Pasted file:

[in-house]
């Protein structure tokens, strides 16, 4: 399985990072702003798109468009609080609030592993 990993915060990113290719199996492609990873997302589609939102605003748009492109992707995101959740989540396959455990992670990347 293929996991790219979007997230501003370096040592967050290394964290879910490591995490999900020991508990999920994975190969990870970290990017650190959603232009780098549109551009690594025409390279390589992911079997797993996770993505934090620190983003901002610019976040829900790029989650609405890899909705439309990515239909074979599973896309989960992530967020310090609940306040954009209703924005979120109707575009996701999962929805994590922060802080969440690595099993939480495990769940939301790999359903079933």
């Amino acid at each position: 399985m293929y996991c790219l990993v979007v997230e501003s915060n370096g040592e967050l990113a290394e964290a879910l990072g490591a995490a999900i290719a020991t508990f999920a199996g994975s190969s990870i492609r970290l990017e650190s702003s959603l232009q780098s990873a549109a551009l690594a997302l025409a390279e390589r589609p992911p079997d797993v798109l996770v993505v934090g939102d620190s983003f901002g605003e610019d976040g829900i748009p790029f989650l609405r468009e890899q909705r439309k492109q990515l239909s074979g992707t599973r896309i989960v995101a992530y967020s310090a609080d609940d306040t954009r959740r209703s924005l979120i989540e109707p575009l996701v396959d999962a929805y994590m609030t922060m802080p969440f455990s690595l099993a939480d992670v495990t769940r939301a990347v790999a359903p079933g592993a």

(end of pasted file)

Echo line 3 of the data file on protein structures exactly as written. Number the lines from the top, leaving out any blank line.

């Amino acid at each position: 399985m293929y996991c790219l990993v979007v997230e501003s915060n370096g040592e967050l990113a290394e964290a879910l990072g490591a995490a999900i290719a020991t508990f999920a199996g994975s190969s990870i492609r970290l990017e650190s702003s959603l232009q780098s990873a549109a551009l690594a997302l025409a390279e390589r589609p992911p079997d797993v798109l996770v993505v934090g939102d620190s983003f901002g605003e610019d976040g829900i748009p790029f989650l609405r468009e890899q909705r439309k492109q990515l239909s074979g992707t599973r896309i989960v995101a992530y967020s310090a609080d609940d306040t954009r959740r209703s924005l979120i989540e109707p575009l996701v396959d999962a929805y994590m609030t922060m802080p969440f455990s690595l099993a939480d992670v495990t769940r939301a990347v790999a359903p079933g592993a």